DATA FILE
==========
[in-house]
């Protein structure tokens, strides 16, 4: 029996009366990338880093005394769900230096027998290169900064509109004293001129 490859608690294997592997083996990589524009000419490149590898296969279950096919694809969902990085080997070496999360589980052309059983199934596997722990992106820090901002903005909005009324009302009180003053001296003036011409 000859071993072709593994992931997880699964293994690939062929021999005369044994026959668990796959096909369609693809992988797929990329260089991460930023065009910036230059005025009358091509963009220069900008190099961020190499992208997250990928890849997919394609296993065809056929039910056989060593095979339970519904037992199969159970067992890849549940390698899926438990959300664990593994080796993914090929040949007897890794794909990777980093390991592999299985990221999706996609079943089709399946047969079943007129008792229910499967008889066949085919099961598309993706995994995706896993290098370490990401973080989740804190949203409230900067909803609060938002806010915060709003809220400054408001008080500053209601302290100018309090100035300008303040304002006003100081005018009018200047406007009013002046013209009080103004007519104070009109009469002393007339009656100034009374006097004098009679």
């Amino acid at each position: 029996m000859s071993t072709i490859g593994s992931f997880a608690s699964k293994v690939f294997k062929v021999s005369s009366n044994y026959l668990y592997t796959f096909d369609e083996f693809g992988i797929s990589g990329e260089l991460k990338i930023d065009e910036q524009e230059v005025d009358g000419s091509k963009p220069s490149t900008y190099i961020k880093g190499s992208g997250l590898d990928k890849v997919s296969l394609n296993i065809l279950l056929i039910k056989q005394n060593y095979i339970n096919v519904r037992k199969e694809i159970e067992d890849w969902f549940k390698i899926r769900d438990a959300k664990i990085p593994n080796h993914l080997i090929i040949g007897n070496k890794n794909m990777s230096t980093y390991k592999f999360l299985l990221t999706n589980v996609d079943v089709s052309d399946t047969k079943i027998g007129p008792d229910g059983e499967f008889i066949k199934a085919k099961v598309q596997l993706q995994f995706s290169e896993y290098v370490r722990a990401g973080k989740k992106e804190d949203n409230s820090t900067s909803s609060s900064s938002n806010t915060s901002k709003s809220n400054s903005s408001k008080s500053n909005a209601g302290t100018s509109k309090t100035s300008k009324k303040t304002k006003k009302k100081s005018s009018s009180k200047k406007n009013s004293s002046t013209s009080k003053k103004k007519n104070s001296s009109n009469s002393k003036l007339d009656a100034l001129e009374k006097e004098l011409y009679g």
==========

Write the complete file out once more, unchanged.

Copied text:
[in-house]
């Protein structure tokens, strides 16, 4: 029996009366990338880093005394769900230096027998290169900064509109004293001129 490859608690294997592997083996990589524009000419490149590898296969279950096919694809969902990085080997070496999360589980052309059983199934596997722990992106820090901002903005909005009324009302009180003053001296003036011409 000859071993072709593994992931997880699964293994690939062929021999005369044994026959668990796959096909369609693809992988797929990329260089991460930023065009910036230059005025009358091509963009220069900008190099961020190499992208997250990928890849997919394609296993065809056929039910056989060593095979339970519904037992199969159970067992890849549940390698899926438990959300664990593994080796993914090929040949007897890794794909990777980093390991592999299985990221999706996609079943089709399946047969079943007129008792229910499967008889066949085919099961598309993706995994995706896993290098370490990401973080989740804190949203409230900067909803609060938002806010915060709003809220400054408001008080500053209601302290100018309090100035300008303040304002006003100081005018009018200047406007009013002046013209009080103004007519104070009109009469002393007339009656100034009374006097004098009679």
């Amino acid at each position: 029996m000859s071993t072709i490859g593994s992931f997880a608690s699964k293994v690939f294997k062929v021999s005369s009366n044994y026959l668990y592997t796959f096909d369609e083996f693809g992988i797929s990589g990329e260089l991460k990338i930023d065009e910036q524009e230059v005025d009358g000419s091509k963009p220069s490149t900008y190099i961020k880093g190499s992208g997250l590898d990928k890849v997919s296969l394609n296993i065809l279950l056929i039910k056989q005394n060593y095979i339970n096919v519904r037992k199969e694809i159970e067992d890849w969902f549940k390698i899926r769900d438990a959300k664990i990085p593994n080796h993914l080997i090929i040949g007897n070496k890794n794909m990777s230096t980093y390991k592999f999360l299985l990221t999706n589980v996609d079943v089709s052309d399946t047969k079943i027998g007129p008792d229910g059983e499967f008889i066949k199934a085919k099961v598309q596997l993706q995994f995706s290169e896993y290098v370490r722990a990401g973080k989740k992106e804190d949203n409230s820090t900067s909803s609060s900064s938002n806010t915060s901002k709003s809220n400054s903005s408001k008080s500053n909005a209601g302290t100018s509109k309090t100035s300008k009324k303040t304002k006003k009302k100081s005018s009018s009180k200047k406007n009013s004293s002046t013209s009080k003053k103004k007519n104070s001296s009109n009469s002393k003036l007339d009656a100034l001129e009374k006097e004098l011409y009679g």